Romanian tax may slash margins on spread deals
Traders with an interest in spread deals between Romania and Hungary would have to switch their focus to far curve contracts for chunky margins when a new cogeneration fee kicks in at the beginning of next month.
Romanian market players are expected to dig deeper into their pockets from 1 April when an estimated €4.40 (New Lei 18.50/MWh) cogeneration levy is slapped on top of the existing basket of taxes - currently hovering around €7/MWh - which participants have to pay when exporting electricity (see EDEM 9 March 2011).
ICIS Heren understands that the regulator is also looking to reduce the system fee by New Lei 10/MWh (€2.42/MWh). The watchdog is yet to confirm this tax.
Traders say that they would have to pay a grand total of €9/MWh on exported electricity with the new arrangements. Under these circumstances, spread deals on monthly and quarterly contracts would offer slim pickings, making the Romanian market less appealing than in the past.
For instance, the spread on the February front-month contract assessed on 4 January was €11.70/MWh, according to ICIS Heren data. Even after subtracting the average €7/MWh levy that acts as an export fee, the Romanian contract still traded at a €2.70/MWh discount to Hungary.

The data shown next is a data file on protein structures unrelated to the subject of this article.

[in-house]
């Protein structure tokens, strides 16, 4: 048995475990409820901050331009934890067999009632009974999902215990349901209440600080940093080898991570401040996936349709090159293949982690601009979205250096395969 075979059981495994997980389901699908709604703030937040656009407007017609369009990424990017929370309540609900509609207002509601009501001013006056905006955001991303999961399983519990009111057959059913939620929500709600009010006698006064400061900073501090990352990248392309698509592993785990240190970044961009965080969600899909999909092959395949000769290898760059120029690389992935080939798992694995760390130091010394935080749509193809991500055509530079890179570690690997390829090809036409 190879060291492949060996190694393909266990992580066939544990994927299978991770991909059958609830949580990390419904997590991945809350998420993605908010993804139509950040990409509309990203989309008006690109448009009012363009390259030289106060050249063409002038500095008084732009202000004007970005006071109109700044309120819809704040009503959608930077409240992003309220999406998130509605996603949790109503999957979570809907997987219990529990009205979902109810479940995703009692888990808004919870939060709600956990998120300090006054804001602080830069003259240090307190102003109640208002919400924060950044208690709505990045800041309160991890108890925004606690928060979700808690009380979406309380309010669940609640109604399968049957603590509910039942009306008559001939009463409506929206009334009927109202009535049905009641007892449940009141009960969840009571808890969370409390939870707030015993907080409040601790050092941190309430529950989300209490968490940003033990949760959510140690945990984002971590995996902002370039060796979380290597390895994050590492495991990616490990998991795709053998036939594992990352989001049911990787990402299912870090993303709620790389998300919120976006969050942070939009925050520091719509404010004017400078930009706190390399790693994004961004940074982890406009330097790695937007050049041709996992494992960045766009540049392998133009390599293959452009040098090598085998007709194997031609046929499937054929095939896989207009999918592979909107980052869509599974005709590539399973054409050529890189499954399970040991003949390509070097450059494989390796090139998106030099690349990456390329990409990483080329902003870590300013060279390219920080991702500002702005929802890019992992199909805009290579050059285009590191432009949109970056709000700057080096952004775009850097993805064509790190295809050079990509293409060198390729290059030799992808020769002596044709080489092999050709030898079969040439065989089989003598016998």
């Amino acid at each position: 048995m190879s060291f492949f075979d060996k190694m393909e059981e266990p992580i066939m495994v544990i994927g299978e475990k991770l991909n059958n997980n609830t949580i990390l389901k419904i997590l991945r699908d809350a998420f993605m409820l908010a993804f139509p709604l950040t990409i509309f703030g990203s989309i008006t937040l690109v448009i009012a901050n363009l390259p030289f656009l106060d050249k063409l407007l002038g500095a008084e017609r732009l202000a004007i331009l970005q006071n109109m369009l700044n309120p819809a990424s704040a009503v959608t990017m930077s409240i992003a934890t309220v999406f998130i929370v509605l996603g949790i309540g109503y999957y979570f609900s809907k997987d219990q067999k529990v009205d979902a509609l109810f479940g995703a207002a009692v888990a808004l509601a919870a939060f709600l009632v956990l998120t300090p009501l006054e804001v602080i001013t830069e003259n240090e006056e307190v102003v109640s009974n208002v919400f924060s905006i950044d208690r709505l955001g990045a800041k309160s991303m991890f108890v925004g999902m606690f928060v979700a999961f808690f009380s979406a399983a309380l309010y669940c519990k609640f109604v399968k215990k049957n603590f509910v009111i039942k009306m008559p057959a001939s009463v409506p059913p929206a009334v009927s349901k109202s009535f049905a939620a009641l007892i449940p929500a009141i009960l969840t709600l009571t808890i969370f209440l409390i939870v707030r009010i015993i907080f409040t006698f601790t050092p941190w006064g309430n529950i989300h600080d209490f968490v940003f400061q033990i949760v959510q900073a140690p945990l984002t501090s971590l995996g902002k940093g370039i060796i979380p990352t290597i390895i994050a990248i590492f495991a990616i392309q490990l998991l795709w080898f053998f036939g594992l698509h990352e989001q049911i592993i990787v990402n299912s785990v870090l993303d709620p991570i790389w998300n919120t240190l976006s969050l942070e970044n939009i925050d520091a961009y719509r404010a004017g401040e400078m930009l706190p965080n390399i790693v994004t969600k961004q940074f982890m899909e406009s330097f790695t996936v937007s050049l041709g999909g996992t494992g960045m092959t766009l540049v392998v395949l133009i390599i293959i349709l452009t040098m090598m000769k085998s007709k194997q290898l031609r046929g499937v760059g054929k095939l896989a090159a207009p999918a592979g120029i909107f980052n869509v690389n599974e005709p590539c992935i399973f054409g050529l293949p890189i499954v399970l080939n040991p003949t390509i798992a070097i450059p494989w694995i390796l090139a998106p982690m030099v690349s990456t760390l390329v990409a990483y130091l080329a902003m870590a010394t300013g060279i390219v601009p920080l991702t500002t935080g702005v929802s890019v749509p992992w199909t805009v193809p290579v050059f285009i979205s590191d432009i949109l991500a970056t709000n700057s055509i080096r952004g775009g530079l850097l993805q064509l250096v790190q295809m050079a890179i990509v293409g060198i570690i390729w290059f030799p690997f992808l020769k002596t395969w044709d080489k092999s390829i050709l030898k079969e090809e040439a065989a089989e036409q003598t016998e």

Three months on, the margin on the April Baseload cross-border spread contracted to an average €0.62/MWh, if the cogeneration tax is added.
Cal '12 spread widens...
In contrast, price differentials on the Calendar Year 2012 Baseload contract are substantially more appealing even when taking in consideration the new tax arrangements.
The Romanian Cal '12 traded at a €12.05/MWh discount to Hungary (€5.05/MWh if the €7/MWh tax is taken in consideration) on 4 January, according to ICIS Heren data.
That discount has now increased to €7.28/MWh, even taking into account the new €9/MWh fee.
Concerns over capacity shortages have boosted curve prices in Hungary during recent sessions (see EDEM 29 March 2011), including the likelihood of cogeneration plants closing and concerns over nuclear availability (see separate story).
...but could come under pressure
On the other hand, sources report strong buying interest on the Hungarian Cal '12 Baseload contract, despite the launch of the 400MW gas-fired plant at Gönyü in western Hungary later this year.
Meanwhile, Romanian traders point to robust delivery prices on OPCOM, the local Day-ahead exchange. The average Day-ahead settlement for working days in February was €46.95/MWh, 12% higher this year than the same period a year ago. Despite rising temperatures month on month, the Day-ahead Baseload average in March was €46.87/MWh, 23% higher than the same period a year earlier.
"It is very likely that the high prices we see on Opcom at the moment will have a psychological effect on traders in the long term," a trader active on the Romanian market said. "If they see these prices they will factor them in for the longer-dated products," he added. AS
Other Related Stories